US Mulls Invoking Defense Production Act to Spur Local Clean Energy Industry

The DOE aims to cut down imports and strengthen the domestic energy industrial base


The U.S. Department of Energy (DoE) has announced a request for information (RFI) inviting comments to determine how it can best utilize the Cold War-era Defense Production Act to spur domestic production of clean energy technologies and strengthen grid reliability.

The request seeks public input on the supply chain challenges and opportunities, domestic manufacturing, small and medium-scale workforce investment, energy equity, community access, and economic benefit. The responses to the RFI are to be submitted by November 30, 2022.

U.S. President Joe Biden invoked the authority granted by the statute in an attempt to increase manufacturing output and clean energy deployment. Biden has authorized the DOE to use the law to rapidly expand U.S. manufacturing of solar panels, building insulation, heat pumps, clean electricity-generated fuels, and power grid infrastructure like transformers.

“The Defense Production Act provides us with a vital tool to make targeted investments in key technology areas that are essential,” said U.S. Secretary of Energy Jennifer M. Granholm.

“DOE is eager to continue hearing ideas from industry, labor, environmental, energy justice, and state, local, and tribal stakeholders about how we can best use this powerful new authority to support the clean energy workforce and technologies needed to combat climate change,” she added.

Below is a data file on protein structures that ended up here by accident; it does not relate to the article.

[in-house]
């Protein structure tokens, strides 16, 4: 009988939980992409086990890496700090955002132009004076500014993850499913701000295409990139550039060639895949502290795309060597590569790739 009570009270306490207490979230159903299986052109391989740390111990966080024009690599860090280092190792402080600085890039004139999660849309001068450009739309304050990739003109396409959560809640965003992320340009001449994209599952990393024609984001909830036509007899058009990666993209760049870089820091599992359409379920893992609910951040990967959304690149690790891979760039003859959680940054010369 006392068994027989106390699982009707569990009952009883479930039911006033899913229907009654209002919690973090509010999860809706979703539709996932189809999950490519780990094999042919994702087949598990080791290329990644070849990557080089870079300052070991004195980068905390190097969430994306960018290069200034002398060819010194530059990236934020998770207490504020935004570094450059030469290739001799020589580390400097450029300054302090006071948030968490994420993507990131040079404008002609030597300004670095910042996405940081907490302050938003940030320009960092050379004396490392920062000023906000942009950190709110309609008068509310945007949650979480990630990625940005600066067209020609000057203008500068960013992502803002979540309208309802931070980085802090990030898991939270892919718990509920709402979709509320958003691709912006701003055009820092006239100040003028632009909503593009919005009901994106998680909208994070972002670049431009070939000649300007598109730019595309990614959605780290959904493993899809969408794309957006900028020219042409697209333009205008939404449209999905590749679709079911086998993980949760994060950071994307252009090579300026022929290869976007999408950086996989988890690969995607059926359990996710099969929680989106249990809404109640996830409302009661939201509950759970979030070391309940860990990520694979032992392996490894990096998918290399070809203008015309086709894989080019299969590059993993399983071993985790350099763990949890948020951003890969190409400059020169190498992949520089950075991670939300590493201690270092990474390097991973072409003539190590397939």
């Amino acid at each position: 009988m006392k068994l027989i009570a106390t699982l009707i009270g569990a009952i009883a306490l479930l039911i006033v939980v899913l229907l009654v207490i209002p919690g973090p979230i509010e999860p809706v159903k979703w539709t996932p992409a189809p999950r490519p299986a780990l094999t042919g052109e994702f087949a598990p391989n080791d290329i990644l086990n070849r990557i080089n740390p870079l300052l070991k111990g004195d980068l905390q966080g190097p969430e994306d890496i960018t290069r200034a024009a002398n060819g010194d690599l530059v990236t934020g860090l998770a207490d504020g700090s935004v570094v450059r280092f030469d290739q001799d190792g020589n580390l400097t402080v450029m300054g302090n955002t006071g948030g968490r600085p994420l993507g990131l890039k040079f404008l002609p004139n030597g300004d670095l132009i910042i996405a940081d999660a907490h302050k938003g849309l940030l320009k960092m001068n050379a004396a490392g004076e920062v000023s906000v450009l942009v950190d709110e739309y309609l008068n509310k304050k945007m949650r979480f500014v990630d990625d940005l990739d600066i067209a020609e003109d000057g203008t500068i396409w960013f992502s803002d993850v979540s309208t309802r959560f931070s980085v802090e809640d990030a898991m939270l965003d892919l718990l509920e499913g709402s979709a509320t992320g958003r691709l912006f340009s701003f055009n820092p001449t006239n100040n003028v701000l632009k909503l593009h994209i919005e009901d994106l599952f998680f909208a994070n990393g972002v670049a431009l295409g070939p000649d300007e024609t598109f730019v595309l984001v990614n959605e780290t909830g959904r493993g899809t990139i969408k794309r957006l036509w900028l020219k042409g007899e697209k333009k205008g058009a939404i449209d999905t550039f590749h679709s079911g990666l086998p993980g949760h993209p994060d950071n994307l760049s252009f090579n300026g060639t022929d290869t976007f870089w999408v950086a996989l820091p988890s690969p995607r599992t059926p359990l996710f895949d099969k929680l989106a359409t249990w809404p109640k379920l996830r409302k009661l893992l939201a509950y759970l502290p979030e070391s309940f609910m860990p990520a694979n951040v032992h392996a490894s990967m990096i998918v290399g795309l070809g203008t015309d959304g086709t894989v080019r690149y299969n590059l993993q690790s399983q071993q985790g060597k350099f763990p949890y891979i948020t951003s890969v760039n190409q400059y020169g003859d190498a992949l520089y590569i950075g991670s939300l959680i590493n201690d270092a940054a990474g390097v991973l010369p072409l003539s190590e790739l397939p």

The DOE said it could pursue several approaches under the Defense Production Act authority to strengthen U.S. supply chains, including purchases, purchase commitments, and financial assistance.

As countries globally are battling the global supply disruption to the ongoing war in Ukraine and the post-COVID-19 recovery period, the U.S. aims to build on its domestic energy industrial base, cut dependency on imports, and strengthen grid reliability and resilience, which in turn will contribute to the country’s economy and national defense.

With the recently introduced Inflation Reduction Act (IRA) and Biden’s commitment toward growing a quintessentially “made in America” clean energy industry, the country has spurred billions in investment from private companies in solar, offshore wind, electric vehicle plants, and batteries, with additional investments on the way.

The DOE plans to use $250 million of funds appropriated by the IRA to support Defense Production Act investment in the fifth technology part of the President’s announcement on heat pump manufacturing and deployment.

According to a Lawrence Berkeley report, nearly 12.5 GW of new utility-scale solar capacity came online in the U.S. in 2021, taking the cumulative capacity to 51.34 GW across 1,131 projects.

Recently, DOE released a new roadmap and awarded $24 million to ten research teams to advance next-generation concentrating solar-thermal power technologies.